Prepare to See a Whole Lot More of Don Jr.

The presidential son makes the case for his father better than his father can.

Brian Snyder / Reuters

Donald Trump Jr. was perfectly at home.

It was day three of the annual Conservative Political Action Conference, commonly known as CPAC, and hundreds of activists had piled into a ballroom to hear the president’s elder son speak via live-stream. He was slated to have a conversation at Liberty University with the school’s president, Jerry Falwell Jr., though it was unclear, exactly, what that conversation would be about. While most other CPAC speakers were constrained by specific topics, such as “Protecting the Freedom of Jerusalem” and “Deficit Hawks: An Endangered Species?,” Don Jr.’s appearance was headlined on the agenda as simply “Live.”

But that was, in many ways, the point. Over the course of Donald Trump’s presidency, Don Jr.’s profile has skyrocketed. Much like his father, his draw has become based not so much on what he has to say, but on his presence alone. The 40-year-old emerged as one of the Republican Party’s most coveted surrogates in the lead-up to November’s elections, headlining more than 60 events throughout 2018. “He’s a great spokesman for his dad,” one rally-goer told McClatchy a few days before the midterms. “He punches back. I love that style and apparently it’s working.”

His CPAC talk on Friday suggested he’s likely to double down on that role ahead of his father’s reelection race in 2020. Wearing a navy suit and pink tie of appropriate length, he seemed quite comfortable on stage, bouncing easily between the kinds of topics that translate as candy to the president’s base—abortion, transgender rights, and socialism, to name a few. For nearly every riff, there was applause; for every quip, laughter. He presented himself as a man who has fully embraced his role as his father’s defender, and is having fun with it, too—meaning voters can probably expect much more of Don Jr. as 2020 draws nearer, and perhaps even beyond the next election.

Don Jr. kicked off his event at CPAC with an excoriation of the Green New Deal, the proposal from Democratic Representative Alexandria Ocasio-Cortez of New York to transition the U.S. to using 100 percent renewable-energy sources. “Every mainstream, leading democratic-socialist candidate for the presidency of the United States is buying into this, saying, ‘Oh, it’s a great investment, it’s wonderful,’” he said. “It’s just insanity, and it goes to show you that no one here making trillion-dollar decisions … has any understanding of finance … They’re all just preaching some sort of leftist crazy theory.”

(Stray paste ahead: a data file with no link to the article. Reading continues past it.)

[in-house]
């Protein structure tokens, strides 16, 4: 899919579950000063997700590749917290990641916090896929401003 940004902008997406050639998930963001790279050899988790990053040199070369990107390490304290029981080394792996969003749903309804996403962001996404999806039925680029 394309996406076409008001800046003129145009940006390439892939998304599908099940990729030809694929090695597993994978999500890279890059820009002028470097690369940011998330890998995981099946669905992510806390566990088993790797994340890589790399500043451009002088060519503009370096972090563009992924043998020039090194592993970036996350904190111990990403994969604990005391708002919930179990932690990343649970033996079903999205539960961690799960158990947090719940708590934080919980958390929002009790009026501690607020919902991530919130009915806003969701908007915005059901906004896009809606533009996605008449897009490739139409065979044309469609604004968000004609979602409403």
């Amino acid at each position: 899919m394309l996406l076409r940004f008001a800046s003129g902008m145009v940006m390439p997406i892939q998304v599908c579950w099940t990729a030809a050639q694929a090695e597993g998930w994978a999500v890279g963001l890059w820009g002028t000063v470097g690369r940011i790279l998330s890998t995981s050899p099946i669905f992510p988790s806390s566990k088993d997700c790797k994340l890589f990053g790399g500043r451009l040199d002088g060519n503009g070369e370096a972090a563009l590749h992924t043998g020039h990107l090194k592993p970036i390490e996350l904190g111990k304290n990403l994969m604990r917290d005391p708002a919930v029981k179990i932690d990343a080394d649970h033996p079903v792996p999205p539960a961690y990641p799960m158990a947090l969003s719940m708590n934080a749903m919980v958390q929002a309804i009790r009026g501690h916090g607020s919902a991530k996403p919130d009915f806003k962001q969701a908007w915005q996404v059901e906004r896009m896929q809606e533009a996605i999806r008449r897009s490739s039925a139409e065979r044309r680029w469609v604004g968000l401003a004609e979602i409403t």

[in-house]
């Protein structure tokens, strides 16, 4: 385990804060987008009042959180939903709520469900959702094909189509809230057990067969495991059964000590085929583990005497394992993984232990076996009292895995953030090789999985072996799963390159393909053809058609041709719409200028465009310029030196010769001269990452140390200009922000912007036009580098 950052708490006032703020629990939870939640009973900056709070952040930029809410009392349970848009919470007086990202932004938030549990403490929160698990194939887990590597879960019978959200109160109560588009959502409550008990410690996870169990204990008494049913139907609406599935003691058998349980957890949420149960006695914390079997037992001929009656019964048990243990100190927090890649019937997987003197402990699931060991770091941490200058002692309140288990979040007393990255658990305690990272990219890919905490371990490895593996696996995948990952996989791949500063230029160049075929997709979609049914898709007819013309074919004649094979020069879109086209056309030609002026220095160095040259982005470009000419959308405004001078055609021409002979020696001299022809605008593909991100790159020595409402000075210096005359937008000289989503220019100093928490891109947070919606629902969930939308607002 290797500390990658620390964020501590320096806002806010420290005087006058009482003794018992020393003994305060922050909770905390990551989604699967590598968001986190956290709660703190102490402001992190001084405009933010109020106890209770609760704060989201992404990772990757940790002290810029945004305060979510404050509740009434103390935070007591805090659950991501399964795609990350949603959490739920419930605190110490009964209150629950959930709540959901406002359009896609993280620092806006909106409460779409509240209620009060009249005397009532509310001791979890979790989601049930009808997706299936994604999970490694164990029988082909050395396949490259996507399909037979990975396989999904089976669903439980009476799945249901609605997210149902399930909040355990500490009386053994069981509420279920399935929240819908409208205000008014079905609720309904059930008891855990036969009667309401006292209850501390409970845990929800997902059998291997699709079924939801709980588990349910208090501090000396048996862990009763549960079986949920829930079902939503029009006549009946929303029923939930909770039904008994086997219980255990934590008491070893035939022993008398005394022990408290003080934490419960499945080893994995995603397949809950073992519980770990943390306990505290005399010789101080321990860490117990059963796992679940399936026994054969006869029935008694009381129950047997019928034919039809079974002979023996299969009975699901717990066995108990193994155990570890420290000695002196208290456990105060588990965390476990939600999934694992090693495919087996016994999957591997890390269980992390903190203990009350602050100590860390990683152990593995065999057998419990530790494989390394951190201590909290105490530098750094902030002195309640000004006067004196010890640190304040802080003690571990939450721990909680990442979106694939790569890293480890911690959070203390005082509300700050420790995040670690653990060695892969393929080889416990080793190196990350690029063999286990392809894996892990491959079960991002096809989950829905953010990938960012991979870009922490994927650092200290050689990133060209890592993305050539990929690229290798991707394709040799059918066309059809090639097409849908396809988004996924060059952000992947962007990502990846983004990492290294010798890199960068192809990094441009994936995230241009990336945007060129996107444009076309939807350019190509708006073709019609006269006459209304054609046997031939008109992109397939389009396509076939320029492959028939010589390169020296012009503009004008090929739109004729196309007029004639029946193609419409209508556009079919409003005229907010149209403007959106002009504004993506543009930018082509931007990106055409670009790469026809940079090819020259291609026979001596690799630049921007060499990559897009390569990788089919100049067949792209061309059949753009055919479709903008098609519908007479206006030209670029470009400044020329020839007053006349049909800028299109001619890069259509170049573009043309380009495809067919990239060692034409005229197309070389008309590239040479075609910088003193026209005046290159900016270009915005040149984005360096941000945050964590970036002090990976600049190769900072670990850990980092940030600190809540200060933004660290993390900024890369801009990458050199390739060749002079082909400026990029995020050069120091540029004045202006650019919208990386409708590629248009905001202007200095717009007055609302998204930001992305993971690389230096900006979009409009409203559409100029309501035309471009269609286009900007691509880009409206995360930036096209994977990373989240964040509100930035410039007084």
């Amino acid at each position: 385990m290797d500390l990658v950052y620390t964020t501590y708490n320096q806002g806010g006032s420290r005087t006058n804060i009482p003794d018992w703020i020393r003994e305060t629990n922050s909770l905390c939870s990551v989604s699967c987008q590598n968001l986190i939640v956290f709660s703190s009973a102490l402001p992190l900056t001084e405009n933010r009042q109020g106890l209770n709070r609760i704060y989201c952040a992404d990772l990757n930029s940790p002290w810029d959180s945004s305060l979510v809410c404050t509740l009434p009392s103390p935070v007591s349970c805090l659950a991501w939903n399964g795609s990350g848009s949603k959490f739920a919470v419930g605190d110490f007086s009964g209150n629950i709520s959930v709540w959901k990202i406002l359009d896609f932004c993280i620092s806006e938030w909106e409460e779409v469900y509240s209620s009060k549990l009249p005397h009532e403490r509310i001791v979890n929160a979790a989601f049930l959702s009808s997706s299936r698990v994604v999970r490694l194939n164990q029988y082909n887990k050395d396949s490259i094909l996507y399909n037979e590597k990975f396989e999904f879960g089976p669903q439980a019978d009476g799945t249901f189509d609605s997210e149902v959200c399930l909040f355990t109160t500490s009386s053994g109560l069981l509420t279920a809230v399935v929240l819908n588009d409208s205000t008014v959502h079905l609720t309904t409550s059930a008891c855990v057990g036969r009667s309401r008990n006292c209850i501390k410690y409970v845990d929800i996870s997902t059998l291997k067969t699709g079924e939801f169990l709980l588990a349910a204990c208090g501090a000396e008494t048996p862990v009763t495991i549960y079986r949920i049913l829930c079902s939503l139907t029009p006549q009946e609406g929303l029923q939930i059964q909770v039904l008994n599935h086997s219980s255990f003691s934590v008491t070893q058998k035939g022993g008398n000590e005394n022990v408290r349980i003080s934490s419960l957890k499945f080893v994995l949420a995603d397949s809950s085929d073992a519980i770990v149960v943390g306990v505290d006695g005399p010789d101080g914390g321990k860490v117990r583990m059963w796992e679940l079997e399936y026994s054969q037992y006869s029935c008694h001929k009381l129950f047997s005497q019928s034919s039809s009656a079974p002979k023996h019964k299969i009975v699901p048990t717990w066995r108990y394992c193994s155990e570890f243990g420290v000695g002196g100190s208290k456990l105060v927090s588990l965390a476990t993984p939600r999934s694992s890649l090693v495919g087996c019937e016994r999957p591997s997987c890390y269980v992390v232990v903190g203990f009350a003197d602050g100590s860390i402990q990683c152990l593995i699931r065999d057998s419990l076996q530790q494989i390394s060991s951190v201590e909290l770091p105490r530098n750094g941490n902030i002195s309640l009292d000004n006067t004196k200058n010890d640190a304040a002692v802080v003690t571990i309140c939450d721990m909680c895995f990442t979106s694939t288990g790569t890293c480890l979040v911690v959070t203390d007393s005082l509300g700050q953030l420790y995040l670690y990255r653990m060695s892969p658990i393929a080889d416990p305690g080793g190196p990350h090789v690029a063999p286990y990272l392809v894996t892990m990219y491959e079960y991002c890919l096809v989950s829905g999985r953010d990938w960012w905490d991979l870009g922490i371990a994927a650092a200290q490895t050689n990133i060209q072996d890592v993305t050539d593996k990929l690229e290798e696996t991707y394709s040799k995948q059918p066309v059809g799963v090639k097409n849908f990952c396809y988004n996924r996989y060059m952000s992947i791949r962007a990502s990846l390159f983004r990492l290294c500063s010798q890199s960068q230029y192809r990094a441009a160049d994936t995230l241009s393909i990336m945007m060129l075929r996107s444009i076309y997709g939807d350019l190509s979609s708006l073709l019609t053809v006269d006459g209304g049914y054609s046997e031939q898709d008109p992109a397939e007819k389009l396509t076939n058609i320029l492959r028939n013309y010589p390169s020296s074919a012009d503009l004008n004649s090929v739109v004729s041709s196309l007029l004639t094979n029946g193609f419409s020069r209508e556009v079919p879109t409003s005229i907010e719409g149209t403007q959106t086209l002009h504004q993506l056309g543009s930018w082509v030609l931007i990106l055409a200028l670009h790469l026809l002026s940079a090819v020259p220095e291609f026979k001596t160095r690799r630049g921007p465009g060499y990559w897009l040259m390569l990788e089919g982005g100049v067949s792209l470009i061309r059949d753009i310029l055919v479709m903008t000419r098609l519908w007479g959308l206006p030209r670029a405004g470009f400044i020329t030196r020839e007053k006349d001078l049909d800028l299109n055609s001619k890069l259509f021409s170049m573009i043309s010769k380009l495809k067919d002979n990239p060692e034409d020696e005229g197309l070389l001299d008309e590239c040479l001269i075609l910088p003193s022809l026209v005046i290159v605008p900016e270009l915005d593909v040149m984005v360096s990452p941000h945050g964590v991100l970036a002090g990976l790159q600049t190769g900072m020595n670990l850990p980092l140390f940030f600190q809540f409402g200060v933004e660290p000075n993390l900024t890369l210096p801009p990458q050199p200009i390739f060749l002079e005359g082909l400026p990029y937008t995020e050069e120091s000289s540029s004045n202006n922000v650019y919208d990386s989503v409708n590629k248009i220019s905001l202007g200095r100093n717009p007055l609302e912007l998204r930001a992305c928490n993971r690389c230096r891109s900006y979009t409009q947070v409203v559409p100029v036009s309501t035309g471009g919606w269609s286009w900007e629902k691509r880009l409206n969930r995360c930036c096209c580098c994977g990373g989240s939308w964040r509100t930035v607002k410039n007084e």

And those were some of his more tempered remarks. The discussion—which also included Don Jr.’s girlfriend and former Fox News host Kimberly Guilfoyle; the Turning Point USA founder Charlie Kirk; and Falwell Jr.’s wife, Becki—veered at one point into the topic of gender dysphoria. Becki Falwell announced that she had a new grandchild, a girl, named Reagan. Don Jr. quipped that he had “lobbied” the family to name her “Trump,” which Becki Falwell then joked was not the “most feminine name.”

“We’re gonna take a page out of the liberal playbook,” Don Jr. then said with mock credulity. “It doesn’t matter, it doesn’t matter, we can identify how we want.”

“She’s our granddaughter, and we’re raising her as a girl,” Becki Falwell was quick to clarify. “We’re not letting her have a choice. God makes the choice of what the babies are gonna be. And God decided she was a girl.”

Falwell Jr. added that there was no need to worry as long as she was carrying dolls. “My boys always had guns in their hands,” he said.

“Hashtag me too,” Don Jr. said, capping off the exchange.

It was the kind of loaded culture-wars commentary that President Trump used to great effect on the campaign trail, indicating that Don Jr. is equally capable of deploying it. But he also showcased the ways in which he can make the case for his father better than his father himself can.

Much to the chagrin of congressional Republicans, the president has long struggled to stick to talking points about jobs and the economy—areas in which lawmakers feel this administration has succeeded. Many of the president’s speeches on those subjects have quickly veered into hotbeds such as the ongoing Russia investigation or personal attacks on his opponents. On Friday, however, Don Jr. spent a good deal of time discussing the economy. “The reality is, the results are speaking for themselves,” he boasted. “All-time-low female unemployment, all-time-low African American unemployment, all-time-low Hispanic unemployment—it sort of goes against the narrative.” And when another panelist attempted to segue into the Mueller probe, Don Jr. devoted just one sentence to the topic before swiveling to his father’s foreign-policy bona fides. All of which seemed to indicate that he may be the campaign’s better choice for promoting the president’s strengths, and downplaying his weaknesses, on the 2020 trail.

His remarks ultimately touched on all of Trumpism’s greatest hits, the political and cultural issues the campaign can use to help keep his father’s base intact. That unified support has been called into question in recent months, as the president continued to lose out on opportunities to make his border wall, a major rallying point for his supporters, a reality. But the cheering on Friday afternoon seemed to indicate that, border wall or no border wall, Don Jr. is quite capable of helping keep Republicans loyal.